Ten quick salary-negotiation tips


  1. Know your market value before you talk to anyone from the company. You can get the info at Glassdoor.com and Payscale.com.
  2. In a Pain Letter or on an online application form, if you’re required to give your salary history, give your requirement instead. “I’m focusing on roles in the 60K range” is perfect.
  3. If the topic of salary hasn’t come up by your second interview, ask the question. “Should we synch up on compensation now, to make sure we’re in the same ballpark?” If the recruiter doesn’t know the salary info, ask him or her to have the hiring manager reach you. No sense going for a second interview if they’re not willing to pay you enough.
  4. If they say “You can come in for an interview, but only if X salary works for you,” say “Yes, let’s do” unless the salary is completely out of the question. If it’s a bit lower than you would accept, go ahead and go on the interview. Later on in the process, you can say “Well, X would work for me if the bonus were Y and the benefits were [whatever]. If that’s not the case, we should revisit X…”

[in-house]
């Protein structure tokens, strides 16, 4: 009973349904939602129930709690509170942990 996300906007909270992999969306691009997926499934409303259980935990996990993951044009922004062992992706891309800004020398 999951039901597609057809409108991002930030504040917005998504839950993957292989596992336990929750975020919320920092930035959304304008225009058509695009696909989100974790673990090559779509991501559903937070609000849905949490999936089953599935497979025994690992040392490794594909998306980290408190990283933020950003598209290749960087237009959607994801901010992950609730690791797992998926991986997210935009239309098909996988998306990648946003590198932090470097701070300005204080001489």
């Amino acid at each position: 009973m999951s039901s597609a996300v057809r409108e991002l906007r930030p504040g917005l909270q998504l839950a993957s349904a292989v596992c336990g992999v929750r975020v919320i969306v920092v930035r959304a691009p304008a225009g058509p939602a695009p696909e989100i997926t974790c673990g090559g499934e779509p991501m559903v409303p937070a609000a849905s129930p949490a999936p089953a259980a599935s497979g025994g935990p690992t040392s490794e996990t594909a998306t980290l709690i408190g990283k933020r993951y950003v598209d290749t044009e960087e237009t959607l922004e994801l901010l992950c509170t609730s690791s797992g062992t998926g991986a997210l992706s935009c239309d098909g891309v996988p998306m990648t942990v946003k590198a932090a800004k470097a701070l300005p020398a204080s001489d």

5. If you get an offer and the salary piece is unexciting, say to the hiring manager “Thanks for the offer! I’m excited to get started. We are a ways apart on salary. Shall we brainstorm about that now?”
  6. If the employer can’t meet your base-salary target, consider a sign-on bonus, a guaranteed first-year bonus, a guaranteed salary increase at your first review, and/or an accelerated review schedule.
  7. Don’t forget about extra vacation time, and tuition reimbursement if you’re interested in more formal education.
  8. Whatever negotiating chips the hiring manager throws out, get in writing, in a revised offer letter.
  9. If you absolutely can’t come to terms, suggest that it might make more sense to have you work for the organization as a consultant, at X per hour.
  10. Don’t assume that no one has any money because of the recession. Ask yourself: what is their business pain costing them, right now?

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